As war intensifies in Iraq, opinions vary greatly on campus

One Yale sophomore’s aunt could be on her way to Iraq within 48 hours’ notice.

“When you know people in the military, when it’s part of your family, you realize more about how serious it is,” the student said. “Everyone thought it would be easy, but all of a sudden, it’s been four days, and people have died — people didn’t realize that would happen.”

The student said she wishes to remain anonymous because, despite her family’s strong military background, she herself thinks going to war was a “bad decision.”

“I think it could have been taken care of diplomatically,” she said.

Yale students have been discussing the potential war with Iraq throughout the academic year. But now that the possibility has become a reality, student debate has taken a different tone. While Yalies’ views range from strong support of the war to vocal opposition, some said they are unsure about whether discussion will continue now that the conflict is underway.

Evan Crawford ’06 partially attributed his support for the war to his self-described conservatism and his general support for most of Bush’s policies. But Crawford emphasized that he does not consider himself “pro-war.”

“I don’t think you can say anyone is ‘pro-war,’ but I think that we’ve come to a point where we’ve tried everything else,” Crawford said.

But Yale Coalition for Peace member Charlie Billington ’04 said he thinks it is “unnecessary and immoral” for the United States to bomb Iraq because he does not think the United States had exhausted all other options.

“I’m torn, because I would like to have the Iraqi people free from Saddam Hussein and governing themselves,” Billington said. “But I think that there are perhaps better ways to do it than military action, and we really didn’t exhaust all our other alternatives before we turned to violence.”

Olivia Ciacci ’05 said that while she originally opposed the idea of going to war and even attended anti-war protests before the war began, she has since changed her opinion.

“Now that it’s started you might as well finish it,” Ciacci said. “I wouldn’t support pulling out now, but I didn’t support [the United States] entering it, either.”

Ciacci is a writer for the Yale Daily News Magazine.

Kirby Smith ’05 said she is “not happy” about the war. She said she does not support Saddam Hussein but thinks Bush set somewhat unattainable standards for Iraq by requiring the Iraqi government to prove it did not have weapons of mass destruction.

“You can’t prove that you don’t have something,” Smith said. “Nobody’s going to step down from power just because Bush says to.”

Billington and Ciacci both said they found the recent increases in Bush’s approval ratings worrisome.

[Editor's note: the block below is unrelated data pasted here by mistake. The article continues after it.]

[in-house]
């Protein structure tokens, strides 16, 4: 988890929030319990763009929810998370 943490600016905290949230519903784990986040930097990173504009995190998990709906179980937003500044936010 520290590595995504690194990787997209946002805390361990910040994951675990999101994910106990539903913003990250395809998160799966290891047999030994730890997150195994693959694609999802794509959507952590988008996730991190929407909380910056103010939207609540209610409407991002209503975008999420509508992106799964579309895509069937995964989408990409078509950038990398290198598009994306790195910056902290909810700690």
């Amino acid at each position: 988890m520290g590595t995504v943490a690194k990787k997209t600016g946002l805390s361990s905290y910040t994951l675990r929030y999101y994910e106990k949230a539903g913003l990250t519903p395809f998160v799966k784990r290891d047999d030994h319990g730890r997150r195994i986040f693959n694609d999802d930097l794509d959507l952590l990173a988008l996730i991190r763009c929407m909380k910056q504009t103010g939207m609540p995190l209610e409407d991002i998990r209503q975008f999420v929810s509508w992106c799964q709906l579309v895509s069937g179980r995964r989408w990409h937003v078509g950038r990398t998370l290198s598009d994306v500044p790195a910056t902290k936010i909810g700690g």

“People often try and rally behind the flag once a war starts,” Billington said. “But I think you can support the troops without supporting their mission.”

Crawford, whose uncle is a medic on the U.S.S. Boxer, a helicopter carrier stationed in the North Arabian Gulf, said he could only describe himself as “very proud” to have a family member serving in the war. Crawford said family involvement in the war makes him pay more attention to related media coverage.

But family involvement is not the only reason people are tuning in to the war coverage.

“It seems like it’s a war that could end quickly if things are carried out in a certain way, so I think people will watch the minute by minute unfolding,” Diana Swett ’05 said.

But Smith said she thinks the war will outlast the public’s attention span for 24-hour coverage. She said she believes the public will get “bored” before the United States ends its involvement in the region.

As for Yale students, Smith said she believes people will be apathetic once classes begin because they will have gotten used to the idea of being at war while at home or on vacation for spring break.

Swett said she hopes there will be a continued dialogue on campus. Swett, who traveled to Barcelona over spring break, said her parents told her to be careful and to try not to “look like an American” when out of the country. In Barcelona, Swett encountered much opposition to both U.S. and Spanish involvement in the war. She said she saw anti-war and anti-Bush signs but noted that she herself was never harassed.

“There have been protests in the U.S., but it seemed like in Spain they cared more about voicing their concerns over the war than we do here,” Swett said.

Ciacci said she thinks students with extreme opinions will continue discussing the war but predicted that many students will see little cause for debate now that the war is underway.

“There are a lot of people at Yale who are fairly moderate in their views,” Ciacci said. “They’re liberals but moderate liberals; they’re not activists. And I feel like those are the people who feel really caught.”

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